Kasper et al. Adjuvant therapy 0.429 0.27–0.7 0.002
Tunthanathip et al. TMZ + RT
RT (ref) 0.4 0.16–0.97 0.04
Showalter et al. RT type
WBRT versus 3DCRT 1.41 0.70–2083 0.331
Baro et al. Chemoradiation
no versus yes 3.1 1.3–7.7 0.014
Dono et al. Stupp protocol (temozolomide and radiation) 0.09 0.006–1.39 0.086
Haque et al. No chemo 1.29 1.24–1.33 ≤0.001
Ref: Concurrent
Wang et al. Post op chemo 6.076 2.33–15.84 0.0002
Showalter et al. Salvage chemotherapy 3.81 1.60–9.08 0.003
Dono et al. Salvage bevacizumab 0.55 0.14–2.10 0.382
Syed et al. 2 1.45–2.75 <0.001
Haque et al. 1.396 1.36–1.43 <0.001
Haque et al. Unmethylated 1.41 1.34–1.49 <0.001
Tunthanathip et al. Methylated
(ref: Unmethylated)
0.4 0.05–3.23 0.39
Wang et al. Methylated 1.73 0.819–3.68 0.15
Baro et al. Unmethylated versus methylated 2.1 0.9–5.0 0.075
IDH mutation
Tunthanathip et al. Mutant IDH 4.79 0.24–92.62 0.29

GTR: Gross total resection, STR: Sub-total resection, EOR: Extent of resection, KPS: Karnofsky performance status, MGMT: O (6)-methylguanine-DNA-methyltransferase, TMZ: Temozolomide, 3D-CRT: Three-dimensional conformal radiotherapy, WBRT: Whole-brain radiotherapy


In view of the advancement of MR imaging multiple lesions are more frequently reported than before.[4,30] It is generally accepted that mGBM has worse prognosis compared to GBM with singular lesion and has been shown in largest NCDB analysis.[14] The factors influencing the prognosis and outcome are poorly understood and there is no consensus in the existing literature regarding the optimal line of management. In a recently published systematic review, Li et al. summarized the challenges in diagnosis, management of mGBM and concluded that mGBM has poorer outcome which can be attributed to poor performance status at presentation, infiltrating nature of tumors making surgical resection challenging.[2] In this scoping review, we summarized the hazard ratio of prognostic factors most commonly included in multivariate analysis of retrospective studies and this will help in further design of randomized controlled trials. Clinically relevant retrospective studies, single-arm studies, case–control, and matched pair studies from 1993 were included in this scoping review in the absence of any randomized trials. Studies which were conducted with different primary objective (such as molecular markers and imaging end points) were hand searched and information regarding mGBM from these studies if they included cohort of mGBM patients, were collected. Therefore, there is heterogeneity among the studies which is a limitation of this review. We tried to include all such studies which provided overall survival information of mGBM. One of the points that need to be considered is that management of GBM changed after the publication of EORTC-NCIC trial which established concurrent chemoradiotherapy followed by adjuvant TMZ as standard of care for GBM.[31] As many patients with mGBM have poor KPS and a significant proportion undergo biopsy only, benefit of aggressive treatment regimen needs to be examined. As patients with single lesion are more likely to undergo gross total excision, it is likely that further adjuvant treatment may be decided by extent of resection (EOR).[3] In fact, maximum safe resection is one of the major factors that determine the prognosis and outcome.[24,32]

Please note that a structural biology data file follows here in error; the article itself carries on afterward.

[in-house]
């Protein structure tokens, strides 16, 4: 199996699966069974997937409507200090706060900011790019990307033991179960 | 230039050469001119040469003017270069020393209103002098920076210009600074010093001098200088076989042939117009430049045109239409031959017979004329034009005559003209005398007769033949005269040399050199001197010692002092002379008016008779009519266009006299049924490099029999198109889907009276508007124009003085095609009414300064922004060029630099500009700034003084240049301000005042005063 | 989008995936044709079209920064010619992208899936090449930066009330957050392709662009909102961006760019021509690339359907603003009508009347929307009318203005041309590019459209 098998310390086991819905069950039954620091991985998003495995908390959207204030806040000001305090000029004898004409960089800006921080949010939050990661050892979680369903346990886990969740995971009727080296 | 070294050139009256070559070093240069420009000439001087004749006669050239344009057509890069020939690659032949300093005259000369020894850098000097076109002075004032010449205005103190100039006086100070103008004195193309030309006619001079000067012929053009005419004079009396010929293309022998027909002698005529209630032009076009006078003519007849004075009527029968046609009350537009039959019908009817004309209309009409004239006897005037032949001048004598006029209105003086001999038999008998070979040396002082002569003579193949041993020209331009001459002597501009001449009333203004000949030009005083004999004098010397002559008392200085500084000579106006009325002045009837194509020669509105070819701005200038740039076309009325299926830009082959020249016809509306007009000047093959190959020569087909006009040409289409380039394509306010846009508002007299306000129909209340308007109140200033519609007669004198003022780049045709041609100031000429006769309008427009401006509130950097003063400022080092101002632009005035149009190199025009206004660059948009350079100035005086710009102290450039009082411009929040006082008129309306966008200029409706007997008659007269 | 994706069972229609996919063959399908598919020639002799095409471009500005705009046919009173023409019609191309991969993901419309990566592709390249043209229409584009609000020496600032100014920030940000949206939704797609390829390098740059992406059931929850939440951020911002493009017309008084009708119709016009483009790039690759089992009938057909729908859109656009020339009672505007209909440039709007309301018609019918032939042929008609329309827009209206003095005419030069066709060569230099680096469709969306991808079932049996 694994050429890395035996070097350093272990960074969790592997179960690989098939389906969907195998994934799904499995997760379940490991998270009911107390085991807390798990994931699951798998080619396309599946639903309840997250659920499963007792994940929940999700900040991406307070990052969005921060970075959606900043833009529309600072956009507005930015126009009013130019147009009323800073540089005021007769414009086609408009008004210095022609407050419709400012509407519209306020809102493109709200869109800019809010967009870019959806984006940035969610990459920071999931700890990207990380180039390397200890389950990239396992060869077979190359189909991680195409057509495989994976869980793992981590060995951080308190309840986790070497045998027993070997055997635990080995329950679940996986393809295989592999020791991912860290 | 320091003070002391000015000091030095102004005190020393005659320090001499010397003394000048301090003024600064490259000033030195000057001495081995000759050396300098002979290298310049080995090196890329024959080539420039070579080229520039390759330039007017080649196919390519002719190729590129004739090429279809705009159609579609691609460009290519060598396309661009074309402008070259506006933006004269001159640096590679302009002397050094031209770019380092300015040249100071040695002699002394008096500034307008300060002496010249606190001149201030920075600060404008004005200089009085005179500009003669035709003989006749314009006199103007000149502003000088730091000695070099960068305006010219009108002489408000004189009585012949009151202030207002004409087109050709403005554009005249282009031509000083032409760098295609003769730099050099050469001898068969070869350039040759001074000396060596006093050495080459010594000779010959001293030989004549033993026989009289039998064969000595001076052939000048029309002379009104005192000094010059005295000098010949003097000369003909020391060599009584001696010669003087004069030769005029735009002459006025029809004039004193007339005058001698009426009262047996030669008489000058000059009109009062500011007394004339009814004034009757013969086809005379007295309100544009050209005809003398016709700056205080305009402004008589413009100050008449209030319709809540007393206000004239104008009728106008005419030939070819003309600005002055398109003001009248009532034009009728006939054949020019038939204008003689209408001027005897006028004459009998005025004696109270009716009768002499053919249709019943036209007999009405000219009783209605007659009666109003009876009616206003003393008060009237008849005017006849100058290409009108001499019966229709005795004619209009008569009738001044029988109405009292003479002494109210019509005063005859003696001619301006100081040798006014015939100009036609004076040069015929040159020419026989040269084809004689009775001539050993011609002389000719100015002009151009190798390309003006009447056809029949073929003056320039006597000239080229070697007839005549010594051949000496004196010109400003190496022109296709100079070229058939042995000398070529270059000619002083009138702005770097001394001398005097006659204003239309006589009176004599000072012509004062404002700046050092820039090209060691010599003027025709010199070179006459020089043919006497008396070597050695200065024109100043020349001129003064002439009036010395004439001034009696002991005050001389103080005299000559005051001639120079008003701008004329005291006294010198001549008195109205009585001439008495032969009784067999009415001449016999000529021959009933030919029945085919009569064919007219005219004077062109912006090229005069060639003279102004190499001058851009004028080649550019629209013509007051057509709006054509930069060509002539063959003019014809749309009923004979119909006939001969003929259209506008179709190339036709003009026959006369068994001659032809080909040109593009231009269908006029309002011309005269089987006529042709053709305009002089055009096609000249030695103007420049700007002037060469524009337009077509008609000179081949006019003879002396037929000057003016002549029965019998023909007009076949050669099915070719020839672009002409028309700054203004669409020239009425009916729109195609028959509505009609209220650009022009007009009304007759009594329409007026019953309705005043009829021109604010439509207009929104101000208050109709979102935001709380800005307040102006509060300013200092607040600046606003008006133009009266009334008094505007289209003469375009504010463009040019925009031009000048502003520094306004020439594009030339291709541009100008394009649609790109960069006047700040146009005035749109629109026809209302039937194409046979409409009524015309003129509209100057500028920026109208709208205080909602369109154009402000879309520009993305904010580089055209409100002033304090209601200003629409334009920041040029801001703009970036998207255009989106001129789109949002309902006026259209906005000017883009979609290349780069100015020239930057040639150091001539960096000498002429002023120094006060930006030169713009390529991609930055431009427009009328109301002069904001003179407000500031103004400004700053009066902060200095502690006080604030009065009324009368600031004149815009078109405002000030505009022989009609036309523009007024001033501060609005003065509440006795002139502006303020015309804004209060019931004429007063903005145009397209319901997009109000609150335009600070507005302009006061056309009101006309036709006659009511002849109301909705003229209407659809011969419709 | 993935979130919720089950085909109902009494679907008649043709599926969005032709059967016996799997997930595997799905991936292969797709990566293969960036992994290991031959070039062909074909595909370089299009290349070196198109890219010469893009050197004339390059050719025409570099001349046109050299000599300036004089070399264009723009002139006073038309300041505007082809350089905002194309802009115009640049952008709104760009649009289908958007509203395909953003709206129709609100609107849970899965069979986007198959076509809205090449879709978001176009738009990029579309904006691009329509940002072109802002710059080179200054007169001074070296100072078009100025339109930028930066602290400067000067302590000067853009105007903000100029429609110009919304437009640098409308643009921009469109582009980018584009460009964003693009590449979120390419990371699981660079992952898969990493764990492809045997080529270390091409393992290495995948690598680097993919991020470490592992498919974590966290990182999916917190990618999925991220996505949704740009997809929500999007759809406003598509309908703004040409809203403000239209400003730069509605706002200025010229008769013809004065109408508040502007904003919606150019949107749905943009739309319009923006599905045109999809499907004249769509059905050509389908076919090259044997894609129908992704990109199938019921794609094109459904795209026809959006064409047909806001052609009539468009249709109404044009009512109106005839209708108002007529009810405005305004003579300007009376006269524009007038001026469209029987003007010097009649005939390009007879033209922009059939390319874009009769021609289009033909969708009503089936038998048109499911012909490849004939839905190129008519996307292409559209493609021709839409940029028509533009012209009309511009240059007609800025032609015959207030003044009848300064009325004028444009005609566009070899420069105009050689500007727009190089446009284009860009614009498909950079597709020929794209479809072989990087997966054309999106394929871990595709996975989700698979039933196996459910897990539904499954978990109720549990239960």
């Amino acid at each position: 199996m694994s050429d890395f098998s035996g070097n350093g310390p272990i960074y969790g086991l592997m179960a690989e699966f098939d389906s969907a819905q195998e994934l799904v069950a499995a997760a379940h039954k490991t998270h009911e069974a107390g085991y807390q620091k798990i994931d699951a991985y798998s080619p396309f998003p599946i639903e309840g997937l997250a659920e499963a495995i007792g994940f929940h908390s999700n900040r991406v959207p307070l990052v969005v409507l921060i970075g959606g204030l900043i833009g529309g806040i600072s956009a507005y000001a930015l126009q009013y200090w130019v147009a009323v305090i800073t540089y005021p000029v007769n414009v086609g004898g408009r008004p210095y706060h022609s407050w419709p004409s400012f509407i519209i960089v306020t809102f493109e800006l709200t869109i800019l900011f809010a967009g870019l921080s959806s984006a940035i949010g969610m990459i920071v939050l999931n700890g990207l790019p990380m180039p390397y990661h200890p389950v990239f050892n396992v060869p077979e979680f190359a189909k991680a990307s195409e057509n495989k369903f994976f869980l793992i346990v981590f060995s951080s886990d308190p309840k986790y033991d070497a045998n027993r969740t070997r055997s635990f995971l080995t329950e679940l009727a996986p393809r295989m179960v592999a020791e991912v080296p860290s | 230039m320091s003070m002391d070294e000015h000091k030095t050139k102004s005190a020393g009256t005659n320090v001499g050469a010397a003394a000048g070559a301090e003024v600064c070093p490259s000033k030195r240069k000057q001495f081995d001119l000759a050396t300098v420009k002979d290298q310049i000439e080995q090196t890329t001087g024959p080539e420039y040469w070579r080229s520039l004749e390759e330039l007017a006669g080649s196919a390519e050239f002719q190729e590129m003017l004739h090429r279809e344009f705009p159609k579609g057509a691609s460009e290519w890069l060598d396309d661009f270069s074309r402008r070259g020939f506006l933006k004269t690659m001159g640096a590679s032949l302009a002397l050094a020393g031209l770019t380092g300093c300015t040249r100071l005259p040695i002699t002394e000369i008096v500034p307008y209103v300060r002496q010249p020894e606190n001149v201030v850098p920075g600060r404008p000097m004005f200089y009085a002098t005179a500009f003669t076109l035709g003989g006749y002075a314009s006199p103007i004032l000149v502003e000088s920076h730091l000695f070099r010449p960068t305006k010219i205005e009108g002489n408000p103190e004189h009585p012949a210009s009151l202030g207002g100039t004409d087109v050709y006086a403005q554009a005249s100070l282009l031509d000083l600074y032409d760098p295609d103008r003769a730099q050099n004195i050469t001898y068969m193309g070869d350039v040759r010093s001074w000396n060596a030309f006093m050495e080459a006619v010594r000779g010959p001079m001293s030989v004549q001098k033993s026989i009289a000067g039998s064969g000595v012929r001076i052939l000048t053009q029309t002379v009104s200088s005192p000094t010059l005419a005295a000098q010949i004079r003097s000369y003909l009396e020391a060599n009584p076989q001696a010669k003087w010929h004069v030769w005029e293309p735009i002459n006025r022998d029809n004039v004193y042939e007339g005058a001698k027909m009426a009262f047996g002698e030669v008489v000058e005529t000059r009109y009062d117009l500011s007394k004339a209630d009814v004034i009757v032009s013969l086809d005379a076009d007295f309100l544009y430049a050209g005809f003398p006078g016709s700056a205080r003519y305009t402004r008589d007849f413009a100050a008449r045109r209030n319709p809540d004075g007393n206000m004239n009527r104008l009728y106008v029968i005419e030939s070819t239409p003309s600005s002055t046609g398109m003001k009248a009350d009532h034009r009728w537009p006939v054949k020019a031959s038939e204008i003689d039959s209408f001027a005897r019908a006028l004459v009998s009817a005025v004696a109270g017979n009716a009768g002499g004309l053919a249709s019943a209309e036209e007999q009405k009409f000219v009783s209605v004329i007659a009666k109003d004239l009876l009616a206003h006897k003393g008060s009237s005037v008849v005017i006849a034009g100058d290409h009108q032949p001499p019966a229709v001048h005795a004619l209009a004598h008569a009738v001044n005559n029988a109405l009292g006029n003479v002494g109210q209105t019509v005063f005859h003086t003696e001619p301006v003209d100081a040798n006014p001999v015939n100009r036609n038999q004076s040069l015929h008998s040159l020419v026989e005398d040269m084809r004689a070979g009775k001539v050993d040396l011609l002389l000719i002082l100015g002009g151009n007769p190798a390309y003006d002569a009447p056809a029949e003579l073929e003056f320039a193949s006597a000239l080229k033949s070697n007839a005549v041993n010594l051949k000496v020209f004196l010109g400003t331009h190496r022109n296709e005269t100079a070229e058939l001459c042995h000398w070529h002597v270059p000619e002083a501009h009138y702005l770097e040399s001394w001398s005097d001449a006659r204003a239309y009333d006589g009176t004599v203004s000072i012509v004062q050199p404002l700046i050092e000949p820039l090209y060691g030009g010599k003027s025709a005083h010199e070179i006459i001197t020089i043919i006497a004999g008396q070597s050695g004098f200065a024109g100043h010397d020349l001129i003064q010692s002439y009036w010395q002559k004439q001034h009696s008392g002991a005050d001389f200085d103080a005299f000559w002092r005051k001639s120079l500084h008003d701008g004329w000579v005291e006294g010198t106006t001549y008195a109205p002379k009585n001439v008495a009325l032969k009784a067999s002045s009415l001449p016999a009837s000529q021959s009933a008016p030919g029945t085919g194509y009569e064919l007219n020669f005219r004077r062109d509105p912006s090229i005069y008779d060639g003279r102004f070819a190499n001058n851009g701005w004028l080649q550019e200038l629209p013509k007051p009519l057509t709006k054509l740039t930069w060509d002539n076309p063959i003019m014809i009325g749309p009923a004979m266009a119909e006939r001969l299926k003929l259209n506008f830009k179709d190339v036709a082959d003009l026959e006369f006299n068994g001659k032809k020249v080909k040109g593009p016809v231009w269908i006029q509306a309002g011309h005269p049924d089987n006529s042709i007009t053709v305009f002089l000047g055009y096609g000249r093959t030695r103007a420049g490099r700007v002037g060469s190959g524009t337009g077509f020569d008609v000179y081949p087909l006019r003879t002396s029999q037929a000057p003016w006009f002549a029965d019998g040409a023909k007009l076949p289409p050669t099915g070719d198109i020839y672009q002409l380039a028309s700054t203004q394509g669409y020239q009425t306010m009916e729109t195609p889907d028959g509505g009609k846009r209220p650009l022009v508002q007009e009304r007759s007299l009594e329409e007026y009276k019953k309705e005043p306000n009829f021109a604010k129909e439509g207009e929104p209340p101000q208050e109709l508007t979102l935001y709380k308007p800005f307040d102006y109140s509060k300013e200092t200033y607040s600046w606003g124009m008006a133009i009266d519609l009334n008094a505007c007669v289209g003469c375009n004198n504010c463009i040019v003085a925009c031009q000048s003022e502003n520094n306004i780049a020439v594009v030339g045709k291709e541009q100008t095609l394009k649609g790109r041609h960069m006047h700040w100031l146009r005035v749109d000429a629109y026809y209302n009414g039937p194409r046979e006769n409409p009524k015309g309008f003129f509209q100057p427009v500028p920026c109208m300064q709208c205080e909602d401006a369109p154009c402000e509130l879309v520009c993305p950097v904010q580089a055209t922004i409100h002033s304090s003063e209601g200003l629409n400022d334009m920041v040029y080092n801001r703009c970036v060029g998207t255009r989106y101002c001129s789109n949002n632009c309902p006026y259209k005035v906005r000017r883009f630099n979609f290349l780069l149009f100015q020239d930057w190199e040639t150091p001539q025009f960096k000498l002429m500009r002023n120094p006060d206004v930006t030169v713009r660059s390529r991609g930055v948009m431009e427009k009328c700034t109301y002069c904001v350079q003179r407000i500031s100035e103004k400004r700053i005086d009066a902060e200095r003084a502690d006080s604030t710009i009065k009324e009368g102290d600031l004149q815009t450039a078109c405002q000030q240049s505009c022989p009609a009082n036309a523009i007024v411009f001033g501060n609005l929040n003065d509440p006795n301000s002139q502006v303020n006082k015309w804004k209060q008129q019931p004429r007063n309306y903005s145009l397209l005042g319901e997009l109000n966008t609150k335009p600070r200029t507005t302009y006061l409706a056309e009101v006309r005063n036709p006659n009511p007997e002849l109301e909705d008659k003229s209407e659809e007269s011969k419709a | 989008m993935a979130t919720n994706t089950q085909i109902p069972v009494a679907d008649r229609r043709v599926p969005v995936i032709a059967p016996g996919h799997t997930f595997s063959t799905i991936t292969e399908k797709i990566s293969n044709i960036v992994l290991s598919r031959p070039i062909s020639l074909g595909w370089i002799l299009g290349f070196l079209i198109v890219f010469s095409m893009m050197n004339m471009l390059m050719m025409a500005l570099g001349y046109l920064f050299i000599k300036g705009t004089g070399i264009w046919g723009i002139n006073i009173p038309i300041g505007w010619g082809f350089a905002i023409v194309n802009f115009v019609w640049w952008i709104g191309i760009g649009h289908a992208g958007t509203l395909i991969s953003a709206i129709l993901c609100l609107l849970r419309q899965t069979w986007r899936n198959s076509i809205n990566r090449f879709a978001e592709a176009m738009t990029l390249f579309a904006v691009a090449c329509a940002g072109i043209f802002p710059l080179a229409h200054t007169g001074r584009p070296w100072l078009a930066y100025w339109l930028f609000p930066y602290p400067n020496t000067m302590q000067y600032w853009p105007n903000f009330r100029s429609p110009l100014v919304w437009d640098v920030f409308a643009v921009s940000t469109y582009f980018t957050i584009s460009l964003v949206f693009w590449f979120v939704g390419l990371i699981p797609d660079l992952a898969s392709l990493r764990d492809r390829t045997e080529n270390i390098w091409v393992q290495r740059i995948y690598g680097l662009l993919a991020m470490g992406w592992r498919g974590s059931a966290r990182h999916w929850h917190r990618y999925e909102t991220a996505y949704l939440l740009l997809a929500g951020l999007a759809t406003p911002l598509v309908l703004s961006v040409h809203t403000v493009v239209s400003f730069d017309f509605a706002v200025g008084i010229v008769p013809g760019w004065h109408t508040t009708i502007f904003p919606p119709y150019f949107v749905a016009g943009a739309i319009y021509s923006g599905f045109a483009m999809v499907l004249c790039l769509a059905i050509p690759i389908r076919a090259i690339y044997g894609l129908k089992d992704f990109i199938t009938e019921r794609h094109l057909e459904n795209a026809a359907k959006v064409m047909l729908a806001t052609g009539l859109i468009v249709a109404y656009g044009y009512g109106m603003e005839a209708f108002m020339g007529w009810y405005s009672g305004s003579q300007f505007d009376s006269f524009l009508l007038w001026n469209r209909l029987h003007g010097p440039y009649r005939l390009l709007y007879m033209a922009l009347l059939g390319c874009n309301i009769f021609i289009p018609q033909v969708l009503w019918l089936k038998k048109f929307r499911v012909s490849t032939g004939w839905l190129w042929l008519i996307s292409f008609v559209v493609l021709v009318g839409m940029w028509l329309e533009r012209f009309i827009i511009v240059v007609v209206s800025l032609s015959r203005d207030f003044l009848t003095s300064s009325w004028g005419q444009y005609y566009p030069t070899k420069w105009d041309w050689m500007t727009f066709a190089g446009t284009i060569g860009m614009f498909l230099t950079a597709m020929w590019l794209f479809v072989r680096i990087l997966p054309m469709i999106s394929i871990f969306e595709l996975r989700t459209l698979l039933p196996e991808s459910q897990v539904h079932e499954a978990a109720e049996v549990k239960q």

Multiple GBM is classified into two groups, multifocal and multicentric GBM. The foci of multicentric GBM are located in different lobes or bilateral brains, with no apparent connection in between. On the other hand, the centers of multifocal GBM may only be a short distance apart, are connected microscopically with the primary site or through commissural fibers, cerebrospinal fluid, or local extension.[33] [Figure 2] presents a proposed working classification. It has been hypothesized that multicentric GBM is biologically different from multifocal GBM and may evolve from two distinct locations in the brain.[3] The prognostic significance of biomarkers needs to be further explored. It has been suggested that the clinical presentation and prognosis of multicentric and multifocal GBM are not very different, and in this review, we have considered them together as multiple GBM.[25]

Figure 2:: Schematic classification of m-GBM.

All the studies included in this review were retrospective studies except for one Phase II study.[18] In the absence of RCT, it was only possible to systematically review retrospective studies. Recent studies have shown that radiotherapy and TMZ is an independent prognostic factor for survival, though the influence of extent of complete surgical resection is not clear.[25] Many studies have treated patients with radiotherapy alone though the exact reason is not very clearly stated. In addition to EOR, radiotherapy, and chemotherapy, various other factors including KPS, age, and biomarkers (MGMT, IDH, and Ki67) have been included in multivariate analysis. Except for some studies which have shown KPS to be a significant predictor, for most of the other factors, strength of association was not similar.


In view of the advancement of imaging, there is a much higher incidence of multiple GBM lesions at time of diagnosis than previously reported. Our study shows that mGBM has worse prognosis compared to GBM with singular lesion. As the factors influencing the prognosis and outcome is poorly understood and there is no consensus in the existing literature, this review is clinically relevant. As patients with single lesion are more likely to undergo gross total excision, it is likely that further adjuvant treatment may be decided by EOR. This review will be helpful for design of further prospective randomized studies to optimize the management of multicentric/multifocal GBM.

Declaration of patient consent

Patient’s consent not required as there are no patients in this study.

Financial support and sponsorship


Conflicts of interest

There are no conflicts of interest.